criminal or terrorist enterprises is also fraught with danger that
it will be used to disrupt and cause collateral damage to innocent
people e.g. those involved in political or social campaigns,
peaceful demonstrations etc.
Although popular in the USA and with repressive dictatorships, such
techniques risk creating online Agent Provocateurs and Entrapment,
which should be a legal anathema in the UK.
N.B. even a "justifiable" use of such software or techniques will
inevitably cause reputational damage to the trustworthiness of the
law enforcement agency which uses them,
when, not if, this becomes public.
This new CHIS Code of Practice must clearly forbid any use of
Agents Provocateurs or Entrapment, whether online or in person.
Typically, the Home Office has not yet published the Response to the Consultation, but they have laid Draft Statutory Instruments before Parliament and have published
- Covert Human Intelligence Sources - DRAFT Code of Practice -July 2014 (.pdf)
- Covert Surveillance and Property
Interference - DRAFT Code of Practice -July 2014 (.pdf)
The July Codes of Practice now both include an almost identical paragraph on Covert Online Activity - was this prompted just by the Spy Blog submission, or did other people also point out the glaring omission in the February versions ?
Covert Human Intelligence Source CoP;
The use of the internet may be required to gather information prior to and/ or during a CHIS operation, which may amount to directed surveillance. Alternatively the CHIS may need to communicate online, for example this may involve contacting individuals using social media websites. Whenever a public authority intends to use the internet as part of an investigation, they must first consider whether the proposed activity is likely to interfere with a person's Article 8 rights, including the effect of any collateral intrusion. Any activity likely to interfere with an individual's Article 8 rights should only be used when necessary and proportionate to meet the objectives of a specific case.Where it is considered that private information is likely to be obtained, an authorisation (combined or separate) must be sought as set out elsewhere in this Code.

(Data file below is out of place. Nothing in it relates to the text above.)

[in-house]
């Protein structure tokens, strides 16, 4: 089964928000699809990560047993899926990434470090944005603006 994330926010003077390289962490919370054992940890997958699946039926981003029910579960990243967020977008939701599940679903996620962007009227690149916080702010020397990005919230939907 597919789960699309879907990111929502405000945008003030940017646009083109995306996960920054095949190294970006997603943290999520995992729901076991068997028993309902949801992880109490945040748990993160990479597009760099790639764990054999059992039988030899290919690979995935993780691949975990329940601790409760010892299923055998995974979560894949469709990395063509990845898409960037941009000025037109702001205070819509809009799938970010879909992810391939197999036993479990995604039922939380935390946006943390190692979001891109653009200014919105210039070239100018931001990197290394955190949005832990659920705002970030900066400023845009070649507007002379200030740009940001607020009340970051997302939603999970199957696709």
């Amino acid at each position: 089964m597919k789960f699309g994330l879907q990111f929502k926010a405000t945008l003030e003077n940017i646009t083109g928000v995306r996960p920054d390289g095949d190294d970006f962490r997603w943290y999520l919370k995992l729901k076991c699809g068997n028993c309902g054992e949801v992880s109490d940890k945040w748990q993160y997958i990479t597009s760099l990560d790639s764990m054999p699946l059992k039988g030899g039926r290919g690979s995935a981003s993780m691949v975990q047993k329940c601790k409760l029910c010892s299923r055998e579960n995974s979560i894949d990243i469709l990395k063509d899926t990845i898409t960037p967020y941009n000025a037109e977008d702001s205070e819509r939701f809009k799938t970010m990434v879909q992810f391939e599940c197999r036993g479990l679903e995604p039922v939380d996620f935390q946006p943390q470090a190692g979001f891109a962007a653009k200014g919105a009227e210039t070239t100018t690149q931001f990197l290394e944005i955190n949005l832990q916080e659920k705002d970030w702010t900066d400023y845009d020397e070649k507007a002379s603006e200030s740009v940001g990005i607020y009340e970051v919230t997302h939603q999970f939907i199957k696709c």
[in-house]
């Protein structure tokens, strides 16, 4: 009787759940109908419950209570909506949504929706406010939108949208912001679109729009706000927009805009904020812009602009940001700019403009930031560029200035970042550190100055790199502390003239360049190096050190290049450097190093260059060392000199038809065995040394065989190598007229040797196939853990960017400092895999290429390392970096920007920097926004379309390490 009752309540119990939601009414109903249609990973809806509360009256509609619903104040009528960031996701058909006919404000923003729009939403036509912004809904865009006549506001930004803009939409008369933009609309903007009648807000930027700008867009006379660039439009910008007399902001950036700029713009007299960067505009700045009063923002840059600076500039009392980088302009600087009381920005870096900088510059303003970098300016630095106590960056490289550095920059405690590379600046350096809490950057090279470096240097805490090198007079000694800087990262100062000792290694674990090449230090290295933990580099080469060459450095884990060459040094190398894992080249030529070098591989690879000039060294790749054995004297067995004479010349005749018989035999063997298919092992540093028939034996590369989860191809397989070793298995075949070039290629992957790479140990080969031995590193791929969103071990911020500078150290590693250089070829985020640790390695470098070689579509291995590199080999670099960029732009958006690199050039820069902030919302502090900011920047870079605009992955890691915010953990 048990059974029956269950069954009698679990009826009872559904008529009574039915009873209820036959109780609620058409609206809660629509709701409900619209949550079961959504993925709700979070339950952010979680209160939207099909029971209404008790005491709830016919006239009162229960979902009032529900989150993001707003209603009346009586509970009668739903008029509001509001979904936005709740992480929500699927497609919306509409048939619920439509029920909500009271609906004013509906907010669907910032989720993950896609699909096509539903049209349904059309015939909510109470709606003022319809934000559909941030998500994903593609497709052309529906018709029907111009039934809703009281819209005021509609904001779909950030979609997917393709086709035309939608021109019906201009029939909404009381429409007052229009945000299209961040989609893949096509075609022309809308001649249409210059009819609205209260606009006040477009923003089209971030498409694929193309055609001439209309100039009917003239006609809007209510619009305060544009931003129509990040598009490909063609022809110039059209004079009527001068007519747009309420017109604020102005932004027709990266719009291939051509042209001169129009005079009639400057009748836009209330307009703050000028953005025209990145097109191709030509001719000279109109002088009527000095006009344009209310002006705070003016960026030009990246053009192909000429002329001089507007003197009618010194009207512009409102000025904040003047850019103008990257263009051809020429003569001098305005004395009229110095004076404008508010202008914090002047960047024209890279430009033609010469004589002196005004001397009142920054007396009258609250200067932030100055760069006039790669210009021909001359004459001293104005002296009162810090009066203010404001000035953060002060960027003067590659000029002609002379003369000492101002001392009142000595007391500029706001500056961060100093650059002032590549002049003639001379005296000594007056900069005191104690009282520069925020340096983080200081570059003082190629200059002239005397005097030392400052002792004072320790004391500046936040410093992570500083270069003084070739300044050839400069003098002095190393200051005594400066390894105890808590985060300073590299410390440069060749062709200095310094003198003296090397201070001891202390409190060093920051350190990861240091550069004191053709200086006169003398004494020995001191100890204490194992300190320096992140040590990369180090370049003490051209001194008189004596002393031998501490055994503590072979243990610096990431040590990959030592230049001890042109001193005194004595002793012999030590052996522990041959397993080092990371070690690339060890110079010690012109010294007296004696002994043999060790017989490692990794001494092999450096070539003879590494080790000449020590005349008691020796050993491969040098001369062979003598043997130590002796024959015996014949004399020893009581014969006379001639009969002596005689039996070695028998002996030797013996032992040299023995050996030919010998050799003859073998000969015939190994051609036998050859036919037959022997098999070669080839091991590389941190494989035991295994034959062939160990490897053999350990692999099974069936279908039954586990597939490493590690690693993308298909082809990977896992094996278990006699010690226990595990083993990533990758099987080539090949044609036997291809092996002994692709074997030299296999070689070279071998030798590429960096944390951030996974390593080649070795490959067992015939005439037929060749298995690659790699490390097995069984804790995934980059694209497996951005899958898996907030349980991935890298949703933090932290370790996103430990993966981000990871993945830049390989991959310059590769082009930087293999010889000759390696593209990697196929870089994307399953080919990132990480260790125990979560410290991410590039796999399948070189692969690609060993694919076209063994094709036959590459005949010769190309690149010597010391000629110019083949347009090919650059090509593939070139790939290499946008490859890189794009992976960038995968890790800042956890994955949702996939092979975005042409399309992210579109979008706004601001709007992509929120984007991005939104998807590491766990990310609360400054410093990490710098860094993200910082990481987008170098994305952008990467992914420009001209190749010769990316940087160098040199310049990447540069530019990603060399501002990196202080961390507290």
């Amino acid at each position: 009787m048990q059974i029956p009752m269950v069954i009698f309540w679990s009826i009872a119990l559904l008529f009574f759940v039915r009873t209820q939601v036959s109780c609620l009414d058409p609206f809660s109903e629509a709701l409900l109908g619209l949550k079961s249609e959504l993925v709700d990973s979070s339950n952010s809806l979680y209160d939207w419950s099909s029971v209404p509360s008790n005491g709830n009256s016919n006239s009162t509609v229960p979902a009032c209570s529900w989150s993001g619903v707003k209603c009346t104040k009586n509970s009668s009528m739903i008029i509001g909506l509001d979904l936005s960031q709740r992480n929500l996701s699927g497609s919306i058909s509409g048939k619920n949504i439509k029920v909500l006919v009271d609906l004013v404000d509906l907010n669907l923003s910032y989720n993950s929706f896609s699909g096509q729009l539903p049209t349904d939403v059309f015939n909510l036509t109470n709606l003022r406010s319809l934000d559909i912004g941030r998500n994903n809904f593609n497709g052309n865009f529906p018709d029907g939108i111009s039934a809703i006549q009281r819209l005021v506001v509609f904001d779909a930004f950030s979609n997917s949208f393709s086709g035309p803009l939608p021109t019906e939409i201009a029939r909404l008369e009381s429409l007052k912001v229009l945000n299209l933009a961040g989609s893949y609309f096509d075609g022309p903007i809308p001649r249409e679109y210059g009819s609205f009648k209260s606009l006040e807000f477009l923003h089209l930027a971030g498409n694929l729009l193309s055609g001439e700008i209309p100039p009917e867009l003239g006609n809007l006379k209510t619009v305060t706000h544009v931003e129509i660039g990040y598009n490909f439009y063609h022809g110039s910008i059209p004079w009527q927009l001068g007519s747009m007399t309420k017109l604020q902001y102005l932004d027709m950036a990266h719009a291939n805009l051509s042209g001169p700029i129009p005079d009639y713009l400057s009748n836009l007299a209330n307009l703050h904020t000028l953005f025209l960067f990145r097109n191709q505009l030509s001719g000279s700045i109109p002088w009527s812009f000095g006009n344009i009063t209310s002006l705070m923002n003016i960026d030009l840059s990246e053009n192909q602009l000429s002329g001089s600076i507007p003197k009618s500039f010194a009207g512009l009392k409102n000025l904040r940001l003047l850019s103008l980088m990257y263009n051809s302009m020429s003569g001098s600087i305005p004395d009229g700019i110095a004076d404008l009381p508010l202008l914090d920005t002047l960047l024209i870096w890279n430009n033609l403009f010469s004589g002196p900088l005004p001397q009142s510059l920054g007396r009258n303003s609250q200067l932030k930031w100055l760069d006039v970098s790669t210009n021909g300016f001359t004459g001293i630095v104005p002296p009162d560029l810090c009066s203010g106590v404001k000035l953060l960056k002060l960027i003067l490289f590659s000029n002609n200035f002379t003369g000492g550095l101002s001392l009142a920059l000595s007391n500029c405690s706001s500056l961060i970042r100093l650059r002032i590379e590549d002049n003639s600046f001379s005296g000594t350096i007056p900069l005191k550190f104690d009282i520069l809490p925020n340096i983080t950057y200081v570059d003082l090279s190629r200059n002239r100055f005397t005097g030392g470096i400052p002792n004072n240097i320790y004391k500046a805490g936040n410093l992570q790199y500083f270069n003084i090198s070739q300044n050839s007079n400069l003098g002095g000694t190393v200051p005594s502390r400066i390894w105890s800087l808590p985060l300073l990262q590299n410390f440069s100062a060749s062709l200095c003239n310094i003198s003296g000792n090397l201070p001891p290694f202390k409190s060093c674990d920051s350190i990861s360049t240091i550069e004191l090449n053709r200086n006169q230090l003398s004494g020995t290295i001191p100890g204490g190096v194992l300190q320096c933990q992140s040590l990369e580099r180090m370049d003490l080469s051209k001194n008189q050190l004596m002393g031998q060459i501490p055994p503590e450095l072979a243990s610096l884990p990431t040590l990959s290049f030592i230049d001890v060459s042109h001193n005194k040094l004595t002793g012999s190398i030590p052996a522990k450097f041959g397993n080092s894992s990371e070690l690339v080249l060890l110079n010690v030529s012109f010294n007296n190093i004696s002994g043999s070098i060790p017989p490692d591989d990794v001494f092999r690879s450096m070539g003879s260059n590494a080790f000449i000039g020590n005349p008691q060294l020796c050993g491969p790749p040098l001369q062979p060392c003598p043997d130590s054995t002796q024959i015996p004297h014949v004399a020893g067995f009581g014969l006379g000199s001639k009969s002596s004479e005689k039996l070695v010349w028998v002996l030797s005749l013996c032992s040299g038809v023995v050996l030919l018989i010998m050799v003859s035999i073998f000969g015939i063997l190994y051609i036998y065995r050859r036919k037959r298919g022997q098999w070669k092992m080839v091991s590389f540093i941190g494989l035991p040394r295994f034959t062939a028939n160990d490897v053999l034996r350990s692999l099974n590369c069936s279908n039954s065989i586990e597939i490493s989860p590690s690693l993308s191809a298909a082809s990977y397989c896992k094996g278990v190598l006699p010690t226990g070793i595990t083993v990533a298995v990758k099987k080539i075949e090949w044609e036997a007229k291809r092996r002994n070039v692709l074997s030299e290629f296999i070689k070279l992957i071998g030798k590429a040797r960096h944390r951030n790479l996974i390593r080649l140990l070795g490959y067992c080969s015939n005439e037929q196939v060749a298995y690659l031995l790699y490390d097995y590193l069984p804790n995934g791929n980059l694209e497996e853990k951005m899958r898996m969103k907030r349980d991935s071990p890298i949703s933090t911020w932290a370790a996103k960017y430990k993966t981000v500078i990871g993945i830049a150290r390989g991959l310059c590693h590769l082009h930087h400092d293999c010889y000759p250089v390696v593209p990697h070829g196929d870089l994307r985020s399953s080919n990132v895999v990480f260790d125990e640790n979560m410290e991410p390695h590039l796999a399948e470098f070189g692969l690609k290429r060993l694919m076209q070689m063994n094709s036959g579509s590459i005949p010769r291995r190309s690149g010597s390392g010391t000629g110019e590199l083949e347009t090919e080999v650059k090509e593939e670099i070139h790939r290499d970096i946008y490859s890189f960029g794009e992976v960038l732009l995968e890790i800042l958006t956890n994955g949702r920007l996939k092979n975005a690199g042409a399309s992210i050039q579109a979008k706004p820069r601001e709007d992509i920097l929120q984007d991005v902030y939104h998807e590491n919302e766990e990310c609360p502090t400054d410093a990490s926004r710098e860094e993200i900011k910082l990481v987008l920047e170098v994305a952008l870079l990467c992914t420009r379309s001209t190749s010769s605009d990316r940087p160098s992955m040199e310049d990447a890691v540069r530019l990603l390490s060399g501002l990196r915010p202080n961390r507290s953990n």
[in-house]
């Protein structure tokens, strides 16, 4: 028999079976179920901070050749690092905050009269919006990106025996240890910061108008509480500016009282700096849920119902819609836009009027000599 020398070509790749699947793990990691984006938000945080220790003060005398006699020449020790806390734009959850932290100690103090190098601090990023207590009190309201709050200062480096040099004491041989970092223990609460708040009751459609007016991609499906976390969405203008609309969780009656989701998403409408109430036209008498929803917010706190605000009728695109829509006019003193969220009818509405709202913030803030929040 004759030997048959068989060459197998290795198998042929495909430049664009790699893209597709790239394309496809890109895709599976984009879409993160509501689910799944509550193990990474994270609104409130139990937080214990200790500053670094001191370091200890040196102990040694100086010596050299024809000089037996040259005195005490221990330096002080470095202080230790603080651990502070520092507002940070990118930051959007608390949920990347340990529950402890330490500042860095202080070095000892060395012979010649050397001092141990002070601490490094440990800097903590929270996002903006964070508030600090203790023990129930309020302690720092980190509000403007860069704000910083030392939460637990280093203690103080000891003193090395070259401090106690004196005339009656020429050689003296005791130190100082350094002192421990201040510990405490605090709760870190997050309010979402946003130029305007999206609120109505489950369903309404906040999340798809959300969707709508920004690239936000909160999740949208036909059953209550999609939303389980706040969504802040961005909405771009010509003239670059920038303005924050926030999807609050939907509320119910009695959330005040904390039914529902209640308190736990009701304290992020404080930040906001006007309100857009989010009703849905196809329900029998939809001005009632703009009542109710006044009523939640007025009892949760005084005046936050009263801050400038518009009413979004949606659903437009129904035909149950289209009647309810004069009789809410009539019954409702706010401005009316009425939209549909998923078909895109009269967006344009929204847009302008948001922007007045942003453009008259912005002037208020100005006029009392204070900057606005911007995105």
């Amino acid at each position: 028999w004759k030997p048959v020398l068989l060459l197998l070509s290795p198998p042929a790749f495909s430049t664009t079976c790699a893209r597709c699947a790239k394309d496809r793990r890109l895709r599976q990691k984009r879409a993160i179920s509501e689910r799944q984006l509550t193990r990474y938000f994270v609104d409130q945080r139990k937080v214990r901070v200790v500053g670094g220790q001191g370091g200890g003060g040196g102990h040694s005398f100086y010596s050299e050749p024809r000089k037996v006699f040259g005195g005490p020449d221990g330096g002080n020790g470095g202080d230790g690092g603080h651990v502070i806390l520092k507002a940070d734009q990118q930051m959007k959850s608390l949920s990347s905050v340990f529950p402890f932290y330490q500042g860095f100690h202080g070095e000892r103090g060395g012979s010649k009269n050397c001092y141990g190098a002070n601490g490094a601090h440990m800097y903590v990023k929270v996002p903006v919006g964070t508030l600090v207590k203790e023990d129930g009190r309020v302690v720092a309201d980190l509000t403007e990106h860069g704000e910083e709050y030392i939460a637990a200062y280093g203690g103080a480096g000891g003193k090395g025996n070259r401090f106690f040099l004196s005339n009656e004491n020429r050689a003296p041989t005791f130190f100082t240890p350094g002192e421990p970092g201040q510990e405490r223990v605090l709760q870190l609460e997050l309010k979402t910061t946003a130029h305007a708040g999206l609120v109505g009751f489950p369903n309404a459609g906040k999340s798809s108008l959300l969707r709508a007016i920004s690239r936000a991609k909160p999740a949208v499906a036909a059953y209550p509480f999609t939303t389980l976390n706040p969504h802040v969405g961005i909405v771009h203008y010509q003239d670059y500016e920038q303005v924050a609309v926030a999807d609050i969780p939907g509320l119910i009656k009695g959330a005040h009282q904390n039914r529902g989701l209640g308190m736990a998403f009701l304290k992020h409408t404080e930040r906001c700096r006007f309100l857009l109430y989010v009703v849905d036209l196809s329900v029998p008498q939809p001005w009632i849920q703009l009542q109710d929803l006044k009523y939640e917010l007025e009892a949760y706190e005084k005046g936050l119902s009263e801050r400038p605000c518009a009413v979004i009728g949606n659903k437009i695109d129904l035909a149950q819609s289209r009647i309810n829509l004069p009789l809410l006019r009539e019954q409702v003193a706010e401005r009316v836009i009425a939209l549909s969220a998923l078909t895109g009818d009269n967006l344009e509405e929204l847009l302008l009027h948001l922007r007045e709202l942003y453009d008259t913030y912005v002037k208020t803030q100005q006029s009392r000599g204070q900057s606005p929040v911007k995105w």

Covert Surveillance and Property Interference CoP:
Online covert activity
The use of the internet may be required to gather information prior to and/or during an operation, which may amount to directed surveillance. Whenever a public authority intends to use the internet as part of an investigation they must first consider whether the proposed activity is likely to interfere with a person's Article 8 rights, including the effect of any collateral intrusion. Any activity likely to interfere with an individual's Article 8 rights should only be used when necessary and proportionate to meet the objectives of a specific case.Where it is considered that private information is likely to be obtained, an authorisation (combined or separate) must be sought as set out elsewhere in this Code. Where an investigator may need to communicate covertly online, for example contacting individuals using social media websites, a CHIS authorisation should be considered.
Spy Blog's points about the need for Authorisation and Review of the so called "legend building" process, seem to have been ignored, as was the point about Agent provocateurs.
Nevertheless, these new RIPA Codes of Practice sections on Online Covert Activity should be cited by journalists , campaigners and politicians who are inquiring into the activities of say Undercover Police infiltration of political or justice campaigns or the shady script kiddies of GCHQ's Joint Threat Research Intelligence Group